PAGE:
2020 Toyota Prius Prime front

Today’s all-electric cars have made great strides toward everyday usability, with rapidly growing ranges.

Even the cheapest models like the Nissan Leaf can now go 150 miles per charge, while the famous Teslas — along with a growing number of other electric vehicles — manage well over 200 miles.

But if you’re not ready for an all-electric lifestyle, we’ve repeatedly recommended several plug-in hybrid vehicles. These vehicles have a limited all-electric range, but they also have a gasoline engine on board that ensures you’ll always get where you need to go.

One of our favorite plug-in hybrids is the Toyota Prius Prime, and it’s newly upgraded for the 2020 model year. The Prius Prime takes the popular Prius hybrid and fits in a larger battery, which you can charge up from the electric grid to achieve an EPA-estimated 25 miles of gas-free driving at a time. Then once the range is used up, you still get the 50-plus miles per gallon of a standard Prius, and you can refuel it in a couple of minutes at any gas station.

What’s more, the Prius Prime starts at $28,705, which is only about $3,500 more than the standard Prius. Factor in the Prime’s $4,502 federal tax credit, and that’s a net advantage to the plug-in hybrid. And in a plug-in vehicle, Maryland buyers can use the state’s HOV lanes even without passengers.

For the 2020 model year, Toyota has removed one reason some buyers had avoided the Prime. The company redesigned the rear seat area to fit a fifth passenger, whereas the Prius’s plug-in version previously had no center-rear position and could hold only four people.

The primary remaining limitation is that the bigger battery eats into some of the Prius Prime’s cargo space, though this five-door hatchback is still decently roomy. It has 20 cubic feet (bigger than most sedans’ trunks) versus 25 cubic feet in the standard Prius.

The Prius Prime still lacks the non-plug-in Prius’s newly introduced all-wheel-drive option, though; for all-weather plug-in capability, Toyota fans will need to wait for the 2021 RAV4 Prime that’s due out in a few months.

Besides these slight drawbacks, the Prime is distinguished from the standard Prius in positive ways. During a weeklong test, we averaged just under the EPA’s 25-mile range estimate but got as high as 29 miles. That’s not going to challenge a Tesla, but it’s enough to get from Rockville to downtown Washington and back. And the Prius Prime’s range suffers on open highways and improves in stop-and-go conditions — perfect for that drive into town and back unless you commute during a time with light traffic, like 2 a.m.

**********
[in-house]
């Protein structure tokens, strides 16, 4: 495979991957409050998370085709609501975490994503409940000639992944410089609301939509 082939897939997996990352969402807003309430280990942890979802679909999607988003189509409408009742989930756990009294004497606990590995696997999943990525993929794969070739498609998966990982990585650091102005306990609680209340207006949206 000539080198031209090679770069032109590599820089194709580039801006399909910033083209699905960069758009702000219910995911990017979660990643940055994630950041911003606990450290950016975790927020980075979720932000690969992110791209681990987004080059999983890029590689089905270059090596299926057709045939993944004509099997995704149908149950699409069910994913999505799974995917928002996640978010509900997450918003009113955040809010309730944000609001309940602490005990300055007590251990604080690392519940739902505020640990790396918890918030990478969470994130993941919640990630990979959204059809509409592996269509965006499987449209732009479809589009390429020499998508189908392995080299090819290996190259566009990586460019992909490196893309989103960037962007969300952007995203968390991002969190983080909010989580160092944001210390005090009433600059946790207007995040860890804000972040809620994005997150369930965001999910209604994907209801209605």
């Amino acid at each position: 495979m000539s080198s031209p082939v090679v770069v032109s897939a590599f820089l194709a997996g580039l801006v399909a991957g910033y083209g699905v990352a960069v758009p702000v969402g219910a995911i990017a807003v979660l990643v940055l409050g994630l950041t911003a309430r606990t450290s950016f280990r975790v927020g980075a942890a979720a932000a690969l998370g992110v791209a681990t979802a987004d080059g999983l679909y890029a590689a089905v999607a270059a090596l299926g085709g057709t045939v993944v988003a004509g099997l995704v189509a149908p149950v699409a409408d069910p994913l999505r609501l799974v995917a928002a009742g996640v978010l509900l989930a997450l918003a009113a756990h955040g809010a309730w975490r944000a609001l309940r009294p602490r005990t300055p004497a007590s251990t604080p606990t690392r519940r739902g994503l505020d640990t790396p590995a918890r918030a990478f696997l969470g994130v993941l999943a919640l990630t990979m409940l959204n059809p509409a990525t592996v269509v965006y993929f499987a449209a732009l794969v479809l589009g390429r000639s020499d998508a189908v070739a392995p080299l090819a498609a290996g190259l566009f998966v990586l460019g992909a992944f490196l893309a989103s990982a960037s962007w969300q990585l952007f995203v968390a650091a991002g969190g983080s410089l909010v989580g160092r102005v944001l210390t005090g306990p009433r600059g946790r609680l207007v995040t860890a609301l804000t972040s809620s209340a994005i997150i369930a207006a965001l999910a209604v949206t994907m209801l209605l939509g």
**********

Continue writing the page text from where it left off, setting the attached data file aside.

Recharging the Prius Prime’s battery takes just 5.5 hours on a regular household outlet — nearly five miles of charge per hour — and it’s twice as fast if you use a dedicated car charger. Each charge costs about 70 cents at Pepco’s current residential rate of about 8 cents per kilowatt-hour.

Once their range drains up, many of today’s plug-in hybrids are only moderately efficient. Not the Prius Prime. Because of its bigger battery, it sometimes gets even better mileage than the regular Prius. That’s because even non-plug-in hybrids generate some electricity on the go, with their batteries recharged by the gasoline engine and by braking friction energy.

Thanks to the assist from its self-generated electricity, the tested Prius Prime averaged more than 60 mpg even after its electric charge from the grid drained up and 147 mpg in total, factoring in its electricity usage. Buyers who typically drive less than 25 miles at a time will rarely, if ever, use any gasoline at all.

As has been the case since the first Prius debuted, the Prime’s aesthetics are divisive. Its headlights and taillights are slimmer than the standard Prius’s, and most critics have preferred this look.

But it’s still aggressively futuristic both inside and out. The interior’s ergonomics are also unusual, with a center-mounted digital speedometer and a stubby electronic gear selector. Last year’s white plastic cabin trim is gone, replaced with more muted black.

The top-of-the-line Limited model we tested has a huge 11.6-inch vertical touchscreen in the dashboard, replacing most hard buttons and knobs. The other trim levels have a smaller screen but superior ergonomics, especially after a new upgrade this year. Apple CarPlay integration for iPhones is also new for 2020, but unlike some Toyotas, the equivalent Android Auto for other smartphones isn’t yet available.

And like every other Prius model in history, the Prius Prime benefits from a gentle touch at the accelerator. Floor it, and you’ll wake up the harsh, noisy gasoline engine — and you still won’t get the fantastic acceleration of all-electric sports sedans like the Tesla Model 3, or even a smooth and peppy Honda Civic economy sedan. Handling has improved over the years, though still not to performance-car levels.

The Prius Prime’s closest competitors are plug-in hybrid versions of the less roomy but more conventionally styled Hyundai Ioniq and its slightly roomier, slightly less efficient Kia Niro cousin. The three vehicles match up well on paper and are all worth consideration.

If you’re willing to pay a bit more for nearly twice as much all-electric range per charge, the Honda Clarity midsize sedan is another excellent choice.

Brady Holt is a member of the Washington Automotive Press Association.

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